After opposition from Pakistan's Ministry of Religious Affairs, a parliamentary committee on Wednesday rejected the anti-forced conversion bill amid protest from the lawmakers belonging to minority communities in the country.
Irked by opposition to the bill, Pakistan Tehreek-e-Insaf (PTI) Member of the Provincial Assembly (MNA) Lal Chand Malhi was quoted by Dawn newspaper as saying that rejection of the bill will result in minorities being cornered and turn their lives into a "living hell", reported Dawn.
"You are cornering minorities and such decisions [rejecting the bill] will make life a living hell for minorities in this country," he said.
Malhi claimed that the bill had not been rejected by the Ministry of Religious Affairs or the Council of Islamic Ideology (CII) but had been dismissed on the instructions of Mian Mithu.
Mithu, the pir of Bharchundi Sharif, has been blamed for the forced conversions of Hindu girls in rural Sindh.
The bill came under discussion during a meeting of the Parliamentary Committee to Protect Minorities from Forced Conversions, where Religious Affairs Minister Noorul Haq Qadri said the "environment is unfavourable" for formulating a law against forced conversions, reported Dawn.
He warned that forming a law on forced conversions would deteriorate peace in the country and "create further problems for minorities". "They (the minorities) will be made more vulnerable," the minister said.
Young people from minority community are generally kidnapped in broad daylight and forcibly converted to Islam. Meanwhile, Muslim members had taken the stance that forced conversion was not a problem in Pakistan, reported Dawn.
Moreover, PTI lawmaker Ramesh Kumar said that while they were not opposing willful conversions, many Hindus were promised money and marriages in order to lure them into converting to Islam.
"And when they are not given what they are promised, they return home. This means that they did not convert of their own free will," he added.
He went on to say that opposing legislation against forced conversion indicated that the "government is worried about [the reaction by] elements involved" in the problem, reported Dawn.
Clerics had expressed reservations over the bill in August, calling it a conspiracy and suggesting that the government should not fall into the trap of the West by taking it to parliament.
At a meeting, chaired by Council of Islamic Ideology (CII) Chairperson Dr Qibla Ayaz, they had reviewed the draft bill and objected to several clauses, including the minimum age of conversion.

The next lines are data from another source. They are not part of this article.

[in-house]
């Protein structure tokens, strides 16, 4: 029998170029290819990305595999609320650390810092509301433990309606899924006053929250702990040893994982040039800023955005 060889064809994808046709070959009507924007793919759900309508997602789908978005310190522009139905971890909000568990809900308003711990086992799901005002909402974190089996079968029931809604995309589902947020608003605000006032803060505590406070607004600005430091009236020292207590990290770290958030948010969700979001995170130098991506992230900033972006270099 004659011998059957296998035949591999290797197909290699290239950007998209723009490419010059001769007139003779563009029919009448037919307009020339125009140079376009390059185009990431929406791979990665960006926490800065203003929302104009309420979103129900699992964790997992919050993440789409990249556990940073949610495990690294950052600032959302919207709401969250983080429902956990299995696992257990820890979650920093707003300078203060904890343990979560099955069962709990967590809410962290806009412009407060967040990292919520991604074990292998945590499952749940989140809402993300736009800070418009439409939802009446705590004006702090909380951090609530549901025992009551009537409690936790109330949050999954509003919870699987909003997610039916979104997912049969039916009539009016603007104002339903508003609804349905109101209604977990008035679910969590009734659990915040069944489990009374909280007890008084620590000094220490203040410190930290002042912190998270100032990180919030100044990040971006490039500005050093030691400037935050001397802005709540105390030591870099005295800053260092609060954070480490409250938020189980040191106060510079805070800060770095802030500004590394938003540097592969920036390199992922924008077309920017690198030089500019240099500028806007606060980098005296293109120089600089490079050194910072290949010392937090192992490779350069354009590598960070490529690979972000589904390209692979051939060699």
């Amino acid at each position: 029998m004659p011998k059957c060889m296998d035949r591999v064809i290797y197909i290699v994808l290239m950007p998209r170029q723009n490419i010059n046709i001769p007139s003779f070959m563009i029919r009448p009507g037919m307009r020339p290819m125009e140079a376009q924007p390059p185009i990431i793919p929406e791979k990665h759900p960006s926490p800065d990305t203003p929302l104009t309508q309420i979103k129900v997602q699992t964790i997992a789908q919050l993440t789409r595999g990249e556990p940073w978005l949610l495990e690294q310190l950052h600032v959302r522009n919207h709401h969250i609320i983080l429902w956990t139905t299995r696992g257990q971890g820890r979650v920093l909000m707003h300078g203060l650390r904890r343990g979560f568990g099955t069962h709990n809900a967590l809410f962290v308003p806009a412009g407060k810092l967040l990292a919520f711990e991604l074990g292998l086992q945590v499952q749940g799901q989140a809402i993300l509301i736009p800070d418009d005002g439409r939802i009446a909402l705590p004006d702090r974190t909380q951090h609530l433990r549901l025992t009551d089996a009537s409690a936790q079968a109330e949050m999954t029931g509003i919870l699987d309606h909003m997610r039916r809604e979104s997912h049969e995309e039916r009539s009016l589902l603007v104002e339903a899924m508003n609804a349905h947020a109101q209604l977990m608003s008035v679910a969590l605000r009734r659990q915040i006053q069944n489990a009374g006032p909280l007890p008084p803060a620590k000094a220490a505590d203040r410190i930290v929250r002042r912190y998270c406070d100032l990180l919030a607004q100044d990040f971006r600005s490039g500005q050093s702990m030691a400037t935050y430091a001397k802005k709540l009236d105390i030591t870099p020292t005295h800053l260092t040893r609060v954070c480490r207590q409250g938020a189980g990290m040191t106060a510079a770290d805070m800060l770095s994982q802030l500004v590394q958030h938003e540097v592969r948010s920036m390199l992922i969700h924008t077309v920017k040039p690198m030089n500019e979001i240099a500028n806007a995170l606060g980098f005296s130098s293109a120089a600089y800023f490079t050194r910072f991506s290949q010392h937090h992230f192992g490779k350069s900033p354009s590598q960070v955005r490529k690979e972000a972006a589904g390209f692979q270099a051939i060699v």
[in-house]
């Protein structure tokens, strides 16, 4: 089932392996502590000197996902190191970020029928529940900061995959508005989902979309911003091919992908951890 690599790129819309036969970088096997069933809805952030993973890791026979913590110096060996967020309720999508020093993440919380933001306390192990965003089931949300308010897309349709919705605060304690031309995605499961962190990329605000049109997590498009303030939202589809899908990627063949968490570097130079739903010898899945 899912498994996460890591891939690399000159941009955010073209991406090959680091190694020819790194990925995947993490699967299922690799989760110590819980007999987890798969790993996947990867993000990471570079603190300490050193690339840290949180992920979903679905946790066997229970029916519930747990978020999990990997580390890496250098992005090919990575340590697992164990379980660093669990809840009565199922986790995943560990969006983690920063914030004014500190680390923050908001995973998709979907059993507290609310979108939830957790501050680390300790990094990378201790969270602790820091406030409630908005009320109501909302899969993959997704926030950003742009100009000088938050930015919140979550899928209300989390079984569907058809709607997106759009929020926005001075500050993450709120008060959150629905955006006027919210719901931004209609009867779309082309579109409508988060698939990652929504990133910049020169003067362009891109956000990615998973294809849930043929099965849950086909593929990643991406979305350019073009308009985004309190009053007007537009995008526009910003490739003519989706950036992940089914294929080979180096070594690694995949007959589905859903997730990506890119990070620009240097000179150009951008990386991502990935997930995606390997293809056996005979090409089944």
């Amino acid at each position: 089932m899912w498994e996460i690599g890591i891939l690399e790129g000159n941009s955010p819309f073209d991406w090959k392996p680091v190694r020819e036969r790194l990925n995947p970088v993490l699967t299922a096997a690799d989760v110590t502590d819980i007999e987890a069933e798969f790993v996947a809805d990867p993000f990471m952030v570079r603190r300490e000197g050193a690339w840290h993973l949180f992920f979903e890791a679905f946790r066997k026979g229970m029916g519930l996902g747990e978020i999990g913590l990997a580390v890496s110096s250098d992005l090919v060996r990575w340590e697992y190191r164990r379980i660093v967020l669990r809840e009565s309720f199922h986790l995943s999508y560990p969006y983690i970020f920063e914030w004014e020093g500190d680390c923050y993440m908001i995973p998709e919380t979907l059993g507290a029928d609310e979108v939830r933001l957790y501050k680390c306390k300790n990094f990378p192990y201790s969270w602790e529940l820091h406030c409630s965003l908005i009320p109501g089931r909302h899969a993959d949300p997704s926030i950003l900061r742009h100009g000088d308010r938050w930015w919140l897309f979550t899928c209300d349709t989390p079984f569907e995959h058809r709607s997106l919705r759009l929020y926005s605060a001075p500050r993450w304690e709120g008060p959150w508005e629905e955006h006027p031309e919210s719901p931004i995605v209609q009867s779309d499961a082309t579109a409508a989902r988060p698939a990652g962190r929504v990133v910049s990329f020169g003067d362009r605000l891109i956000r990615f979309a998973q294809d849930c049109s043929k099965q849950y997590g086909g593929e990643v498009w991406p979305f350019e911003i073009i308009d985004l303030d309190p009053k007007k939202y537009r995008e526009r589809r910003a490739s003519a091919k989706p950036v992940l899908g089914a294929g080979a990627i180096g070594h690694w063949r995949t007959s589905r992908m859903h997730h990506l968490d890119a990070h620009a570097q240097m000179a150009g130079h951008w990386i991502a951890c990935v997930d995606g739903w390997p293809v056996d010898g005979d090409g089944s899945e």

A copy of the draft bill, which is available with Dawn, shows that any non-Muslim, who is not a child, and is able and willing to convert to another religion will apply for a conversion certificate from an additional sessions judge of the area where he or she is residing.
The draft law highlights that the application will have to include the name of a non-Muslim who is willing to change the religion, age and gender, CNIC number, details of parents, siblings, children and spouse (if any), current religion and the reason to convert to the new religion.
The proposed law states that the "Judge may award a time period of 90 days to the non-Muslim to undertake a comparative study of the religions and return to the office of the Additional Sessions Judge."
The judge will, after satisfaction will issue the certificate of change of religion.
The proposed law also awards punishment between five to 10 years and a fine from Rs100,000 to Rs200,000 to any person who uses criminal force to convert a person to another religion.
While any person who is an abettor to a forced conversion will be liable to imprisonment from three to five years and a fine of Rs 100,000.
It has been highlighted that the age of the person willing to convert his/her religion will be determined by either the child's birth certificate, or school enrolment certificate, or Nadra B-Form.
"Only in the absence of such forms the child's age may be determined on the basis of a medical examination," the draft added.
The proposed law also states that the case of forced conversion will have to be disposed of within 90 days by the court, while appeal against a conviction or acquittal of an offence under this Act can be presented before the respective high court within ten days from the date on which copy of the order passed by the Court of Session is supplied to the appellant, Dawn reported.